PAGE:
The Great Purge or the Great Terror (Russian: Большо́й терро́р) was a campaign of political repression in the Soviet Union which occurred from 1936 to 1938 involving large-scale purge of the Communist Party and government officials, repression of peasants and the Red Army leadership, and widespread police surveillance, suspicion of “saboteurs,” imprisonment, and arbitrary executions. As many as 600,000 to 1 million were believed to have been executed by Stalin loyalists.
July 2016 – INSTANBUL, Turkey — Turkish authorities began rounding up military officers after a failed overnight coup to oust President Recep Tayyip Erdogan that saw tanks blockading roads, soldiers fighting police and warplanes bombing the parliament in Ankara.
Promising swift retribution, Erdogan, who arrived at Istanbul’s international airport at about 6:30 a.m. local time from the Aegean coastal resort of Marmaris, blamed followers of U.S.-based Islamic preacher Fethullah Gulen, a one-time ally-turned nemesis. “They will pay a heavy price for their treason,” he said. A group backed by Gulen condemned the coup attempt in a statement.
Generals were among more than 2,800 military personnel arrested during raids on Saturday, after clashes that left almost 200 dead, including several dozen coup plotters. Streets in the capital Ankara and Istanbul, the biggest city, were virtually deserted, with most shops shuttered. Most international flights were canceled.
The plot will likely give Erdogan, who served as prime minister for more than a decade and is the most influential figure in Turkish politics since Mustafa Kemal Ataturk, more ammunition to crack down on opponents as he seeks to transform a largely ceremonial presidential post into the center of power. That quest has brought charges of growing authoritarianism and intolerance.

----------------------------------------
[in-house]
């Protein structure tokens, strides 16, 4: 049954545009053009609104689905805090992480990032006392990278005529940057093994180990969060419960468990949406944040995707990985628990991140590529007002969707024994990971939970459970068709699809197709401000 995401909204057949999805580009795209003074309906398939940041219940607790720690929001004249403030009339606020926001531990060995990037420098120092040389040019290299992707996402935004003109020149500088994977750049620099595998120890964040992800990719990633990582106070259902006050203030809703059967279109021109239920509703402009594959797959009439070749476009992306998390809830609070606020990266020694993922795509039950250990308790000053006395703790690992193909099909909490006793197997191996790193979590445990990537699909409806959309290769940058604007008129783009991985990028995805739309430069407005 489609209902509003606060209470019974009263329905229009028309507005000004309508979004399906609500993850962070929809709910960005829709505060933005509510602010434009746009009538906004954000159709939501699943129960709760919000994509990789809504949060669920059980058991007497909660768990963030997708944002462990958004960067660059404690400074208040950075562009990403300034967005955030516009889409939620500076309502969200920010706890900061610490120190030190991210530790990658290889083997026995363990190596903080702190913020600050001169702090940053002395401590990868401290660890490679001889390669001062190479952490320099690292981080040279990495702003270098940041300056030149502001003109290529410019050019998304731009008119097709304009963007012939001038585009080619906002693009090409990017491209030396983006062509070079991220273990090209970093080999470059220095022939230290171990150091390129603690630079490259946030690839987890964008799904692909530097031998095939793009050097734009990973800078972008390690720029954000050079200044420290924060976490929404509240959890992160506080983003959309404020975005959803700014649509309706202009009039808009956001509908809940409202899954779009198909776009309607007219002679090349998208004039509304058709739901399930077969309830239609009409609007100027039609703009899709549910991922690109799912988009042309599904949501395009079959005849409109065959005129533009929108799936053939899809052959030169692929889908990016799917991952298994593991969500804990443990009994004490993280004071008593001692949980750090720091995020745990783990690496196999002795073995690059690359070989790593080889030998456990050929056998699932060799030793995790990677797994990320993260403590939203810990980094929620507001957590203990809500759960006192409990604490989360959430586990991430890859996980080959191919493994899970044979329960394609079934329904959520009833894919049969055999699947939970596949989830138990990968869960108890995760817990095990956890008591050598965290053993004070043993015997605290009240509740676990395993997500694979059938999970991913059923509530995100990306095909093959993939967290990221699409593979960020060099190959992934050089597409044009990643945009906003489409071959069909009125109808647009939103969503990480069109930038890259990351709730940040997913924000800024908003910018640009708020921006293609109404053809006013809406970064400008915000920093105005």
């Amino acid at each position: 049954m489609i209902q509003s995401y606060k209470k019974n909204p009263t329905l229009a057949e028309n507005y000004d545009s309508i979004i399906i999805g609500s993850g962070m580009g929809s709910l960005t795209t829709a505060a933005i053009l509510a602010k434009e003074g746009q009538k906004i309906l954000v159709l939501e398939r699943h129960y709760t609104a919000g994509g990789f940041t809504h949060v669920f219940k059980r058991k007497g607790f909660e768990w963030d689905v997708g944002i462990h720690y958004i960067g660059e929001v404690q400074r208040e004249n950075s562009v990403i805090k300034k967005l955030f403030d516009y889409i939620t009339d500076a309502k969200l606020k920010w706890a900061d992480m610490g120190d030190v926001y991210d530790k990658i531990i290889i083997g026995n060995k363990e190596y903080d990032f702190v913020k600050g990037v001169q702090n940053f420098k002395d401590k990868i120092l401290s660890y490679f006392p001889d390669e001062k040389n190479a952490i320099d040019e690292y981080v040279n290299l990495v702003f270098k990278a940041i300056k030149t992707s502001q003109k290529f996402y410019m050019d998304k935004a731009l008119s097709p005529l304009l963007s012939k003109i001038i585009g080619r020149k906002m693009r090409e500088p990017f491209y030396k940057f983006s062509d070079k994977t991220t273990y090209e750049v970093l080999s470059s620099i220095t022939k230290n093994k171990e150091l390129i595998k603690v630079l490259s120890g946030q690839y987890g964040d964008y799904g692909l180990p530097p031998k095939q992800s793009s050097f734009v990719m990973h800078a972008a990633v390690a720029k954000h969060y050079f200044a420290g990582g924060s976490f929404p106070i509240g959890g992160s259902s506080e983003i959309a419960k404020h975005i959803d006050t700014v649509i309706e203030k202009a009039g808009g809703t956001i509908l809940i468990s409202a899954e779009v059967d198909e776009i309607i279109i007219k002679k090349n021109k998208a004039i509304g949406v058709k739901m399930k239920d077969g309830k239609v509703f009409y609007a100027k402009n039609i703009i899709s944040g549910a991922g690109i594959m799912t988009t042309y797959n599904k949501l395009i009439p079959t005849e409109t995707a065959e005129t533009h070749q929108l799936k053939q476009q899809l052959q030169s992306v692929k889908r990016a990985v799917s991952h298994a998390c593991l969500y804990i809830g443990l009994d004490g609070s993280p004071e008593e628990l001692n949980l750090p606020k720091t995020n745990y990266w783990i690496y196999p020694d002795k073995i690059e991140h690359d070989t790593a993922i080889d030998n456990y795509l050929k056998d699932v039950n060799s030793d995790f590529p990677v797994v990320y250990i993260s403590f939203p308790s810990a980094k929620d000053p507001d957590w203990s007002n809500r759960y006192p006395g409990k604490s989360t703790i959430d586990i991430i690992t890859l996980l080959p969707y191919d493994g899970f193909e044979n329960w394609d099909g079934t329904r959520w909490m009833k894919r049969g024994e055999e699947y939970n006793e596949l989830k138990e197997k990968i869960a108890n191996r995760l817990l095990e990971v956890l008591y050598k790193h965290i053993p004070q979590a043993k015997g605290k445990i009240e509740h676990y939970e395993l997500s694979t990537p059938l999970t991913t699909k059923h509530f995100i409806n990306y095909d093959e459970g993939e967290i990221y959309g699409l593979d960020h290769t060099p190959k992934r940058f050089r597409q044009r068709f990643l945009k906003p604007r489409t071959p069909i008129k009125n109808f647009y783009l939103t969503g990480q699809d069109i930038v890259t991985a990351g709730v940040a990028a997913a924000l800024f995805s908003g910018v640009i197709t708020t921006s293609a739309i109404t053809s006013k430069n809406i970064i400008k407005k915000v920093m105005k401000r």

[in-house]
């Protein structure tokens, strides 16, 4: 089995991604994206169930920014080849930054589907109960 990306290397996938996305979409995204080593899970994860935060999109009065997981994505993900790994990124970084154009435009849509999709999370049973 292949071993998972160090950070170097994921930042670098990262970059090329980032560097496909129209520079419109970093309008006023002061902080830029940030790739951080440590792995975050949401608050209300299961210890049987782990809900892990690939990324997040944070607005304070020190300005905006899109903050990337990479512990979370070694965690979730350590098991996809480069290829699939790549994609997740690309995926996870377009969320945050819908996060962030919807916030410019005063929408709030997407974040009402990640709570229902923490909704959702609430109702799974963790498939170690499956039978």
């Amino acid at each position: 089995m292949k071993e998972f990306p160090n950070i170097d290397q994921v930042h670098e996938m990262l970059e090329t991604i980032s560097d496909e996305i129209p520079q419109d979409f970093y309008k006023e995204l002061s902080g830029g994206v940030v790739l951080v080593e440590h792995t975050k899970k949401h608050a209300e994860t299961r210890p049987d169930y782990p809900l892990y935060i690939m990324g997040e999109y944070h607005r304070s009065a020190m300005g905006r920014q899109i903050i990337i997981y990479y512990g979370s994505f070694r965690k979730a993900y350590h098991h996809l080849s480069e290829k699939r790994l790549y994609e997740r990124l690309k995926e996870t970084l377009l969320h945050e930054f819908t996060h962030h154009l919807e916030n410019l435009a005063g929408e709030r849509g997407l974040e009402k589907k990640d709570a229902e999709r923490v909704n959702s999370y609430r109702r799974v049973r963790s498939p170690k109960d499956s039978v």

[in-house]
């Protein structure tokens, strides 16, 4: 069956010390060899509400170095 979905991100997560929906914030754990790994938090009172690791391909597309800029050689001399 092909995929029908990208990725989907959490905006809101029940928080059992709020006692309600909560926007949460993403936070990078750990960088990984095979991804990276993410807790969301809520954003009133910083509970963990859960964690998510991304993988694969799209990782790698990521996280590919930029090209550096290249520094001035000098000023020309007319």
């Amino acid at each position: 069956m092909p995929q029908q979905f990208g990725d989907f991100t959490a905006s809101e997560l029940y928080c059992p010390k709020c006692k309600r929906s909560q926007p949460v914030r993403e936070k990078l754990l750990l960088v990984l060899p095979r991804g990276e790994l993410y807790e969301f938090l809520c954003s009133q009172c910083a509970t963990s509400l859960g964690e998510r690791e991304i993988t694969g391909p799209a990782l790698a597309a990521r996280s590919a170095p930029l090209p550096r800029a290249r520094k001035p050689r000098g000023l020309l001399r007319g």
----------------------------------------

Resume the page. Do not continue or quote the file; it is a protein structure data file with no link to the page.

The Suicide Squad: Turkish soldiers are detained in Sirnak on July 16, following the attempted coup to overthrow the Islamic government. Most of them could pay for this failed coup attempt with their lives. And yes, it looks like the rebel soldiers were made to sit in the shape of the crescent moon – the symbol of Islam. Photographer: Ekrem Payan/Anadolu Agency – Getty Images
“Through putting down this coup, Erdogan’s grip on power will be further enhanced,” says Timothy Ash, a London-based strategist at Nomura International Plc. “He has yet again proven his invincibility.” Yet even as Erdogan appears confident of quashing the bloodiest effort to end his rule, the attempted coup risks fueling more instability in a country already entangled in the war in neighboring Syria as well as a conflict with Kurdish separatists at home.
As tanks rolled through the streets of the capital as well as in Istanbul, Turkey’s lira plunged as much as 6 percent against the dollar, the most since 2010. Prime Minister Binali Yildirim branded Gulen a “gang leader” during a press conference in Ankara, while deputy premier Nurettin Canikli said the government would ramp up its purge of Gulenists within government positions. “The process of clearing parallel treacherous organizations from the state will be finalized in a more rapid and efficient way,” he told the pro-government A Haber TV. “Even if they went into the tiniest veins of the state, they will be purged.”
In December 2013, Erdogan accused Gulen of being behind a corruption probe that threatened his government, and authorities subsequently removed thousands of police and judiciary officials. The two once collaborated to defang a common enemy: the secularist army that had managed to keep Islamists from power since Ataturk founded modern Turkey almost a century ago. Gulen, now in self-imposed exile in Pennsylvania, built a global empire to promote Turkey as a world power and, in many places, became the country’s face abroad. Now Erdogan is mobilizing the resources of the Turkish state to dismantle that message and replace it with his brand of political Islam. –Bloomberg